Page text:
Replacing Yellow With Black: Mourning the Death of the Thai King 


Yellow Flags to Honor King in Thailand, 2006

Memories from Southeast Asia a decade ago flashed through my mind when we paused during my  church’s service on Sunday to mourn the death of the king of Thailand.Unfortunately, all I really remembered about the Thai monarchy, though, was that everyone wore yellow shirts on Monday.

“To respect the king,” I was told.
The other thing about the king I could recall was conversations with my expat teammates when they returned from watching a movie at the theaters.
“Everyone stands to honor the king while they play his song and a short video about him,” they reported.”Thai people love their king.”
Had I studied political science or slightly more mature I might have paid more attention and asked questions while in Thailand about this beloved figure. Instead, I was preoccupied with bungee jumping, rafting down rivers, sampling street food and riding scooters or motorcycles.
Learning of his death a decade later, however, I realize that our globe is losing someone special. Although I don’t feel equipped to write a proper tribute, I wanted to acknowledge the legacy of this leader. A little research from a variety of sources lead me to believe that King Bhumibol Adulyadej was indeed a community entrepreneur. In his 70 year reign, King Bhumibol worked hard for the well-being of his subjects, showing care for poor and ethnic minorities. He helped develop farming practices as alternatives to growing opium. He also initiated a variety of other agricultural development projects such as irrigation, drought and flood alleviation and crop substitution. And he was a peacemaker both internationally and within his country [photos of his life including pictures with Queen Elizabeth and President Dwight Eisenhower can be seen here].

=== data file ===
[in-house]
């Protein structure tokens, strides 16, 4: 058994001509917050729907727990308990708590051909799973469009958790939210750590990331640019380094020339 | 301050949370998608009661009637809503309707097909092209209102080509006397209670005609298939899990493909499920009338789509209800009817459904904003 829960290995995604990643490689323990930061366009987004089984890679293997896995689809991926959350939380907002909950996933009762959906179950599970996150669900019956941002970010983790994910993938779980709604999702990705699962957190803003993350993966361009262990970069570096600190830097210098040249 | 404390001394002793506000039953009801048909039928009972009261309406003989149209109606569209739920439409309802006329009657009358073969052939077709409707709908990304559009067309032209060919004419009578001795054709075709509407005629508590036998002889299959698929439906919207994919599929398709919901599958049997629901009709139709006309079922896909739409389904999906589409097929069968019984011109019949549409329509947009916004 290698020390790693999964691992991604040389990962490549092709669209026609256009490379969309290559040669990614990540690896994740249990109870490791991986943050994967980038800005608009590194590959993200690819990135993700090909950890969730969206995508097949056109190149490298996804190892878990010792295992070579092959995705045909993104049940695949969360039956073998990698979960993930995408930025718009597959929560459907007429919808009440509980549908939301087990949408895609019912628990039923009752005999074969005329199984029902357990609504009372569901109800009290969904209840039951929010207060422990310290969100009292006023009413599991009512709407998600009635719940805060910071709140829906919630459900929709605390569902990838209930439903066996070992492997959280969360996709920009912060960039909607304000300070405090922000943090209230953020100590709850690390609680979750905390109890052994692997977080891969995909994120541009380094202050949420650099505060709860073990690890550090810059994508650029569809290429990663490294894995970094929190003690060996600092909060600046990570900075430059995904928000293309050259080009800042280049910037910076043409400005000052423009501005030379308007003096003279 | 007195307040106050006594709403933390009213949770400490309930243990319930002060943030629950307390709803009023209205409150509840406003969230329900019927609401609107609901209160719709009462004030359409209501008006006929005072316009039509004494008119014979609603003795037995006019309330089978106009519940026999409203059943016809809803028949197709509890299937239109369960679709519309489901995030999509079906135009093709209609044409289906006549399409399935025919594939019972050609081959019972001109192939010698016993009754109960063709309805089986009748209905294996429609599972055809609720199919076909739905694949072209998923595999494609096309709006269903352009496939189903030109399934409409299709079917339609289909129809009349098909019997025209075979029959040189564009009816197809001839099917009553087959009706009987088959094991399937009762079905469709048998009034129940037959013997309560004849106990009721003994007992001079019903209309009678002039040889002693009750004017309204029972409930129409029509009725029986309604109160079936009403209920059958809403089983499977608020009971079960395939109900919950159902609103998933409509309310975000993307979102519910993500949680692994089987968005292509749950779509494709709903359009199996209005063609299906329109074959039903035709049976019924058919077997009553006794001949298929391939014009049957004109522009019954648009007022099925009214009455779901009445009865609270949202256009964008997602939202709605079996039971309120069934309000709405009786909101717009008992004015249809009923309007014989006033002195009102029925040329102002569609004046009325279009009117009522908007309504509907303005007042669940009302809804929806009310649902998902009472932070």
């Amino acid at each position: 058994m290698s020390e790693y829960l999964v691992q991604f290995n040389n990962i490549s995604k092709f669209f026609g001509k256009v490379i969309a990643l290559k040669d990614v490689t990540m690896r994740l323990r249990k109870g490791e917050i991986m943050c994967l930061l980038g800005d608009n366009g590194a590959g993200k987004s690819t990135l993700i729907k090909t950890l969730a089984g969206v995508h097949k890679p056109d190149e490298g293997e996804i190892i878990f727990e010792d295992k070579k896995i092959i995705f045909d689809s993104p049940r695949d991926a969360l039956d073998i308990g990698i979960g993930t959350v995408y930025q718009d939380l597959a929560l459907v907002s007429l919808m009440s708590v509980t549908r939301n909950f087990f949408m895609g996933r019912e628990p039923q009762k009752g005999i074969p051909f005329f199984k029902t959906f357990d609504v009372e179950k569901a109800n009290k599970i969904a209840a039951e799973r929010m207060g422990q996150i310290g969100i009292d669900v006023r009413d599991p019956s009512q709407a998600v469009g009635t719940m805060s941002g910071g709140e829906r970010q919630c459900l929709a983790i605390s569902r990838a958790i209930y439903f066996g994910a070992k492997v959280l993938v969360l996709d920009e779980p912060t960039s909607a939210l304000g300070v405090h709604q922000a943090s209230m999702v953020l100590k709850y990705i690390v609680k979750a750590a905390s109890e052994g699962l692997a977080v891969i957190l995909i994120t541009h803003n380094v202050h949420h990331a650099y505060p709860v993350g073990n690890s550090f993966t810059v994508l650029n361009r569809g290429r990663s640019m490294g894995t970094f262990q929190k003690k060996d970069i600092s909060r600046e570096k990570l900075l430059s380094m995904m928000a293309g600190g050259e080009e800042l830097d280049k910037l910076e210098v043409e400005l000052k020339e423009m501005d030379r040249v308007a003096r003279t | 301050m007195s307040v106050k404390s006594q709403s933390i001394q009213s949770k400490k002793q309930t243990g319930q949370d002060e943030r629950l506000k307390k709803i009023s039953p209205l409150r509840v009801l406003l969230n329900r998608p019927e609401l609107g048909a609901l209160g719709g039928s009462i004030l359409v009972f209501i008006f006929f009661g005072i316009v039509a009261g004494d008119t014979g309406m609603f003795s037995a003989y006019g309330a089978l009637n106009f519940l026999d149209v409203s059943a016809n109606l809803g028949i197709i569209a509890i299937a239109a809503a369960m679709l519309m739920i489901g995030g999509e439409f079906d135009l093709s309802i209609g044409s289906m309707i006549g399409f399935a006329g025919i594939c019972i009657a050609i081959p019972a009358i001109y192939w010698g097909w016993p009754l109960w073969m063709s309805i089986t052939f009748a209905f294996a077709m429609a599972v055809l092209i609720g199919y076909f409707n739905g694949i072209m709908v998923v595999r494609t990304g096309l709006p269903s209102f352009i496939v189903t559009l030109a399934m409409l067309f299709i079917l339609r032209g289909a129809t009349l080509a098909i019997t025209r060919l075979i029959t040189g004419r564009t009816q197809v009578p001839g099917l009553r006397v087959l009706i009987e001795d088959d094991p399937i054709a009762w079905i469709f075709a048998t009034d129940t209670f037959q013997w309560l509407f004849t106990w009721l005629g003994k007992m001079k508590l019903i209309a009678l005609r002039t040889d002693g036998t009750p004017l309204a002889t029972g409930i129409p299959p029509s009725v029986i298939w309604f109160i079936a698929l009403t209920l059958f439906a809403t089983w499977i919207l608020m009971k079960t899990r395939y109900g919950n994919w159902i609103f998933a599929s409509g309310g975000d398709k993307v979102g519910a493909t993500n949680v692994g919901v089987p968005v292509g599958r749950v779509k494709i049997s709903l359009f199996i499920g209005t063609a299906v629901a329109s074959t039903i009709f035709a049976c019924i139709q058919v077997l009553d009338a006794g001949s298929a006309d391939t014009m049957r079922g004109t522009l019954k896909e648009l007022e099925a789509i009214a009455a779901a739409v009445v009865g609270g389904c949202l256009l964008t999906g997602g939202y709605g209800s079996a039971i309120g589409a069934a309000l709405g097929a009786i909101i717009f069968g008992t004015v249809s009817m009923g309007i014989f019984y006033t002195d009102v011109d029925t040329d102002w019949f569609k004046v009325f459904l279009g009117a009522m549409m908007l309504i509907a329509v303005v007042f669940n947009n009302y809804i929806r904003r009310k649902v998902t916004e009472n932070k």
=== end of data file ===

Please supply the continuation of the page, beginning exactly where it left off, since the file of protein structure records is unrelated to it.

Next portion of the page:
Some reflections from Thai people, passed on to me via a friend from Thailand:

  • He was King of our country, but became a commoner to have a relationship with us
  • He chose to dwell among us. He had residences in many provinces, and he chose to not keep to himself in his palace in Bangkok
  • He was the ‘hope’ of the country
  • ‘Father of the Nation’ – Father’s day is celebrated on December 5th, the king’s birthday
  • His Majesty was our ‘soul’
  • He cared for the welfare of his people
  • He put the people’s needs before his own
  • He was a ‘peace’ maker when their was division within the politics

Honoring the king isn’t something we do in the United States. Monarchy has never been part of our DNA. However, monarchy is ingrained in the history of Thailand and goes back 700 years! Reflecting on this makes me realize how ancient cultures are more connected to their story than the I am with my lens as a citizen of a the United States, a nation and political system that began within only one third of that time in history. It is little wonder then that the people of Thailand will be in mourning for their king for an entire year, wearing black, lowering their flag to half-mask and showing only coverage of their king on television for a season. As Will Ripley, author of the CNN coverage, How Thais are mourning the death of their King, put it:

“the nearly universal adoration Thais feel for their late king is undeniably palpable — and unparalleled in the modern world.”

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